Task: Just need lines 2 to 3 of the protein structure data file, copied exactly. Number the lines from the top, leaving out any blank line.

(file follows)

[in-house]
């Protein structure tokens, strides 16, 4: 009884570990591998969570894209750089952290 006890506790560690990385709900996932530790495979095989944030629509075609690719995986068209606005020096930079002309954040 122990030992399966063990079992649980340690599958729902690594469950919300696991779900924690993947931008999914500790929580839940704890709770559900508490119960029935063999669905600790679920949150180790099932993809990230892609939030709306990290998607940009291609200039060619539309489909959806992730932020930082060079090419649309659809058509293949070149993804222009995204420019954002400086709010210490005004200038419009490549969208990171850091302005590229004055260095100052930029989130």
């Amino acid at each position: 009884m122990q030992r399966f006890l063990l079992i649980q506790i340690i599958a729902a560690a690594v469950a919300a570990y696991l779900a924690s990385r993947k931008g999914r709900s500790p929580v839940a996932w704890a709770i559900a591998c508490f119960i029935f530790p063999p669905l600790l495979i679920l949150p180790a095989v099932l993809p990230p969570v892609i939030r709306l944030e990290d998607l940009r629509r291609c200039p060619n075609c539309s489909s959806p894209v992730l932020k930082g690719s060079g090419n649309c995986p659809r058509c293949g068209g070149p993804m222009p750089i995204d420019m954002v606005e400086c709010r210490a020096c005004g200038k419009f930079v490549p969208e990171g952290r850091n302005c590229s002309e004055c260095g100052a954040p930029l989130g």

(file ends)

């Protein structure tokens, strides 16, 4: 009884570990591998969570894209750089952290 006890506790560690990385709900996932530790495979095989944030629509075609690719995986068209606005020096930079002309954040 122990030992399966063990079992649980340690599958729902690594469950919300696991779900924690993947931008999914500790929580839940704890709770559900508490119960029935063999669905600790679920949150180790099932993809990230892609939030709306990290998607940009291609200039060619539309489909959806992730932020930082060079090419649309659809058509293949070149993804222009995204420019954002400086709010210490005004200038419009490549969208990171850091302005590229004055260095100052930029989130």
């Amino acid at each position: 009884m122990q030992r399966f006890l063990l079992i649980q506790i340690i599958a729902a560690a690594v469950a919300a570990y696991l779900a924690s990385r993947k931008g999914r709900s500790p929580v839940a996932w704890a709770i559900a591998c508490f119960i029935f530790p063999p669905l600790l495979i679920l949150p180790a095989v099932l993809p990230p969570v892609i939030r709306l944030e990290d998607l940009r629509r291609c200039p060619n075609c539309s489909s959806p894209v992730l932020k930082g690719s060079g090419n649309c995986p659809r058509c293949g068209g070149p993804m222009p750089i995204d420019m954002v606005e400086c709010r210490a020096c005004g200038k419009f930079v490549p969208e990171g952290r850091n302005c590229s002309e004055c260095g100052a954040p930029l989130g």